If someone says to you “Irish dancing”, I’m sure that you immediately conjure up an image of a neat row of busy feet, all moving in perfect harmony. The showcase of Irish dance in Eurovision back in 1994 raised the profile of the genre and led to the creation of several international dance troupes. Rhythm of the Dance is one of those companies, which this year is celebrating twenty years of touring the world showcasing Irish dance and music, and tonight they brought their modern and upbeat show to the Floral Pavilion in New Brighton.

Having never seen the show, the film or the series before, I went into Fame completely unaware of what to expect beyond ‘I’m gonna live forever’ and a lot of leg warmers. What I got was a cast that gave it their all, for a show that is definitely not destined to live forever. And there weren’t as many leg warmers as expected…

After watching the ‘real deal’ only a few short weeks ago, I was unsure what to expect from this tribute act that boasts ‘the most authentic tribute band’ by the one and only Jon Bon Jovi. St Helens Theatre Royal was host to this Bon Jovi extravaganza.

They sat there waiting, tension building, as the late straggler took her seat in the audience. And when Pramkicker, a story about two sisters, finally got under way that tension never dropped.

The atmospheric Blackpool Grand Theatre was built in the same decade as composers Irving Berlin, Cole Porter and George Gershwin were born (1890's) so what a fitting place to host a dance show extravaganza featuring the songs and music of these revered gentlemen.

I’m betting that Kevin Clifton knows every centimetre of Blackpool’s many dancefloors – the town is something of a second home to this Grimsby lad, after all. Now he’s back… and unrecognisable! Gone are the Strictly sequins and fake tan. Who is this long haired rock god strutting his stuff on the Blackpool Opera House stage? And… shock of shocks… this lad can SING!

Last night I had the chance to review my first show at the New Brighton pavilion and it promised to be an absolute belter.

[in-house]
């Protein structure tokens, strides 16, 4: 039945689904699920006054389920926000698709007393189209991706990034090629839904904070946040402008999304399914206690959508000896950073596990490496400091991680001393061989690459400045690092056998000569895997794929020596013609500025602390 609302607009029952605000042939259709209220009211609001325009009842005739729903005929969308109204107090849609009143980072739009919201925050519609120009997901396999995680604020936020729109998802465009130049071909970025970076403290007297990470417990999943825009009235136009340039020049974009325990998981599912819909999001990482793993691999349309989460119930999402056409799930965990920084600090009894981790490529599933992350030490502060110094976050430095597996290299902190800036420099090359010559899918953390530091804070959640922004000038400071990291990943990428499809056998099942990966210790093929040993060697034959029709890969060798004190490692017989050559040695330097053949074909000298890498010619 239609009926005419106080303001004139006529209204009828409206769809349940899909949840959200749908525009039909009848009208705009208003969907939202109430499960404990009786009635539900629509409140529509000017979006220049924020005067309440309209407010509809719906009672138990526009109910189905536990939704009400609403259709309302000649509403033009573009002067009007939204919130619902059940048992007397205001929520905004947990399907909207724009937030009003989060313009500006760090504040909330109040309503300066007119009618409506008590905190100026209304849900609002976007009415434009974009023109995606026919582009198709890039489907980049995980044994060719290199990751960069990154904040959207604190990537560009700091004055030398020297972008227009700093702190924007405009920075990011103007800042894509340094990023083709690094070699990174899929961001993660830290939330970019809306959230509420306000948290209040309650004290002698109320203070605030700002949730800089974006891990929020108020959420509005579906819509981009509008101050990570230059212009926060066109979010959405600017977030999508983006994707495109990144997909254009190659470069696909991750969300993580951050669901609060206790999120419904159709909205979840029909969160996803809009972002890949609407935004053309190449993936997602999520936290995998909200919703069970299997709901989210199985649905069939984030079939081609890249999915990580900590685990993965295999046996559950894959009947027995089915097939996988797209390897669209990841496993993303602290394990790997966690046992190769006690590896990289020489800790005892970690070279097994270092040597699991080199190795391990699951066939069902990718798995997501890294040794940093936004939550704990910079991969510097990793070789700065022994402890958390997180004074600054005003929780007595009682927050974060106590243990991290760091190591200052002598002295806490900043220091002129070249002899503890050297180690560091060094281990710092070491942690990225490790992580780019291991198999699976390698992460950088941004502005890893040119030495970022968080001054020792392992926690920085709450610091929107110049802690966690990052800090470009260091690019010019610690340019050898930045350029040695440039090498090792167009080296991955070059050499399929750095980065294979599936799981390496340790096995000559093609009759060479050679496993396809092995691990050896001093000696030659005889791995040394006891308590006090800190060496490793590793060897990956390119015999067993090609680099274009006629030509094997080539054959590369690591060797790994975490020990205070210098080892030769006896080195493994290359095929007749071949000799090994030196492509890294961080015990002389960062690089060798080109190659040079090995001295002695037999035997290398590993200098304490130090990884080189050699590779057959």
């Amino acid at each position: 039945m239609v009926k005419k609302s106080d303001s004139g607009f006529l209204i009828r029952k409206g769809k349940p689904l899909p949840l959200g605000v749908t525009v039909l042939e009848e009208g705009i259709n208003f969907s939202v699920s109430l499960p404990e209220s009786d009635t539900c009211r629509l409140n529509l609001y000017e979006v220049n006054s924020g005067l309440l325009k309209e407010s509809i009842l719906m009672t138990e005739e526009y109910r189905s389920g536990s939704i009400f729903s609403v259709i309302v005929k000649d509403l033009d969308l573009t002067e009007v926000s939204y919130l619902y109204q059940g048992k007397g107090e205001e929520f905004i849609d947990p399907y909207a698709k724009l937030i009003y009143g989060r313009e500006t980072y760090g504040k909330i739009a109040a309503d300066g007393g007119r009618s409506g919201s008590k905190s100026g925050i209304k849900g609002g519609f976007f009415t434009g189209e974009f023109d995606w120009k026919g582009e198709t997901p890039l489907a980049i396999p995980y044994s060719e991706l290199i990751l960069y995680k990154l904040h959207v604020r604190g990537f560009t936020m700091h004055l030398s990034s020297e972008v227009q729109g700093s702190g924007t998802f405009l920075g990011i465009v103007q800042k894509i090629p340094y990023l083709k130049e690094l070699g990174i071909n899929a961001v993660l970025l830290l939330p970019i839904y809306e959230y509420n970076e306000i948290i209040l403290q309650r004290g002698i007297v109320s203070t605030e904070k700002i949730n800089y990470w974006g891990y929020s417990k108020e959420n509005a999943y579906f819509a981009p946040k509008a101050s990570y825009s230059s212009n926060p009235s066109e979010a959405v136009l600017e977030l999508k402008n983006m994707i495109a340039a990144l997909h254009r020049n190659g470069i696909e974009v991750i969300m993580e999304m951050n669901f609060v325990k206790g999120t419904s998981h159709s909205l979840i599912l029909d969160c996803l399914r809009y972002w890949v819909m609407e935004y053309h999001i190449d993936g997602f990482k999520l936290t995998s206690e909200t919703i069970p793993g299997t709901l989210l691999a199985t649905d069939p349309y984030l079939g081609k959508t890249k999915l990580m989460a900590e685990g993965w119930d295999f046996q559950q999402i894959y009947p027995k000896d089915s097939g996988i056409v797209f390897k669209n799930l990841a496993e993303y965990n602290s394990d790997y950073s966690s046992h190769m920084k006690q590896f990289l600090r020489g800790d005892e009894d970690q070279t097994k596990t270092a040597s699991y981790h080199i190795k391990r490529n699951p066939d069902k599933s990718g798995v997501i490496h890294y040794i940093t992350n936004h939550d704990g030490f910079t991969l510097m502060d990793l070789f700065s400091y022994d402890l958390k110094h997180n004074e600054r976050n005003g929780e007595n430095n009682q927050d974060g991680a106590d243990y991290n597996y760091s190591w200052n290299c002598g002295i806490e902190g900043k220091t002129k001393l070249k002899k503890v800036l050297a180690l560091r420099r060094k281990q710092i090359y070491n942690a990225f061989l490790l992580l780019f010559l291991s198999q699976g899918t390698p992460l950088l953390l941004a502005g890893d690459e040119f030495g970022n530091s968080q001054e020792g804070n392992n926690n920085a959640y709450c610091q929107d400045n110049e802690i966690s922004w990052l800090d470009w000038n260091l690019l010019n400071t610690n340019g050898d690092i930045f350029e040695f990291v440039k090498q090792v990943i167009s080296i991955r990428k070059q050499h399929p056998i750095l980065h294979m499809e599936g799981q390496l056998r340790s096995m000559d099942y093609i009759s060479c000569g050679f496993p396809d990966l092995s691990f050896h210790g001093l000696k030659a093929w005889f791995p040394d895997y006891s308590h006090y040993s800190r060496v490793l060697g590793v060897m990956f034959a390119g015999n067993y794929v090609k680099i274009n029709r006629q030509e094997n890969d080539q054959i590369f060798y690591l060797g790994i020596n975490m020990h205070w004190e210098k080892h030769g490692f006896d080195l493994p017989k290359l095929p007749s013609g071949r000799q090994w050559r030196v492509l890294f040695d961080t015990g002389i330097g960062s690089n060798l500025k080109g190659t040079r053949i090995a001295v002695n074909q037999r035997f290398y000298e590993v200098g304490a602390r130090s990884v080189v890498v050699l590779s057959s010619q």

In 1973 Richard O'Brien penned a rock 'n' roll musical intended for an airing at the fringe events, yes it worked, yes it filled the 63-seater theatre time after time and larger venues were sort for the ever increasing audience. Now 46 years on surely it has run its course? Who on earth would want to watch two hours of complete and utter madness consisting of a loved up young couple, an eerie castle housing phantoms, a frightful butler Riff Raff (understudy Andrew Ahern), a transvestite crazy scientist Frank N Furter, who is hell bent on creating the perfect man and a whole host of other weird and wonderful characters?

‘Has-been’ Hollywood ‘star’ Jefferson Steele played well by Barry Ashworth, is lied to and deceived by his agent and thinks he’s off to take the role of King Lear in the Royal Shakespeare Company’s version of said play in Stratford-Upon-Avon however he’s actually going to play him, in an amateur community production in a small English town.   Expecting a fancy hotel with a health club, private cinema, fresh flowers daily and an En-Suite bathroom, the actor finds himself in a bed and breakfast owned by one of the cast with a shared loo.

Before the curtains are raised the audience's attention is drawn to four large sixties style TV screens located top and bottom of each side of the stage which are showing repetitive images of old advertising campaigns, newsreel and questions about The Beatles.